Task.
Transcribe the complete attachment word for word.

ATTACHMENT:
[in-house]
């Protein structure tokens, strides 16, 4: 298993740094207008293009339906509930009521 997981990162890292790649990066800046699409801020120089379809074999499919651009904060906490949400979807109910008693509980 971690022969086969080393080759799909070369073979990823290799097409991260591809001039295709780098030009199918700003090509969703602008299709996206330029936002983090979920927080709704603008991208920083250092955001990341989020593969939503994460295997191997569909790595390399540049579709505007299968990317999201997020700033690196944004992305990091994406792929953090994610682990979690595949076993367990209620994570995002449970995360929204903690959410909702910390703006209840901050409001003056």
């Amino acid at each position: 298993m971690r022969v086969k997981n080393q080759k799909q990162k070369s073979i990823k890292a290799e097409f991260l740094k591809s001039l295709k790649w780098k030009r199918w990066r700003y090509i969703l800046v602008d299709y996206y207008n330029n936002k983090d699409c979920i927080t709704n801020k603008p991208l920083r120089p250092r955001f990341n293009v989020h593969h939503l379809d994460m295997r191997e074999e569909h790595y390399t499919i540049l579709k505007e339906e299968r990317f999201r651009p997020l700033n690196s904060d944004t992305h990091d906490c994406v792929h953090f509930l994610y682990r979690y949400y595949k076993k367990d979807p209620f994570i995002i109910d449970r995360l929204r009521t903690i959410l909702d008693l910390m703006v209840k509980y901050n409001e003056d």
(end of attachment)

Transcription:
[in-house]
């Protein structure tokens, strides 16, 4: 298993740094207008293009339906509930009521 997981990162890292790649990066800046699409801020120089379809074999499919651009904060906490949400979807109910008693509980 971690022969086969080393080759799909070369073979990823290799097409991260591809001039295709780098030009199918700003090509969703602008299709996206330029936002983090979920927080709704603008991208920083250092955001990341989020593969939503994460295997191997569909790595390399540049579709505007299968990317999201997020700033690196944004992305990091994406792929953090994610682990979690595949076993367990209620994570995002449970995360929204903690959410909702910390703006209840901050409001003056």
């Amino acid at each position: 298993m971690r022969v086969k997981n080393q080759k799909q990162k070369s073979i990823k890292a290799e097409f991260l740094k591809s001039l295709k790649w780098k030009r199918w990066r700003y090509i969703l800046v602008d299709y996206y207008n330029n936002k983090d699409c979920i927080t709704n801020k603008p991208l920083r120089p250092r955001f990341n293009v989020h593969h939503l379809d994460m295997r191997e074999e569909h790595y390399t499919i540049l579709k505007e339906e299968r990317f999201r651009p997020l700033n690196s904060d944004t992305h990091d906490c994406v792929h953090f509930l994610y682990r979690y949400y595949k076993k367990d979807p209620f994570i995002i109910d449970r995360l929204r009521t903690i959410l909702d008693l910390m703006v209840k509980y901050n409001e003056d």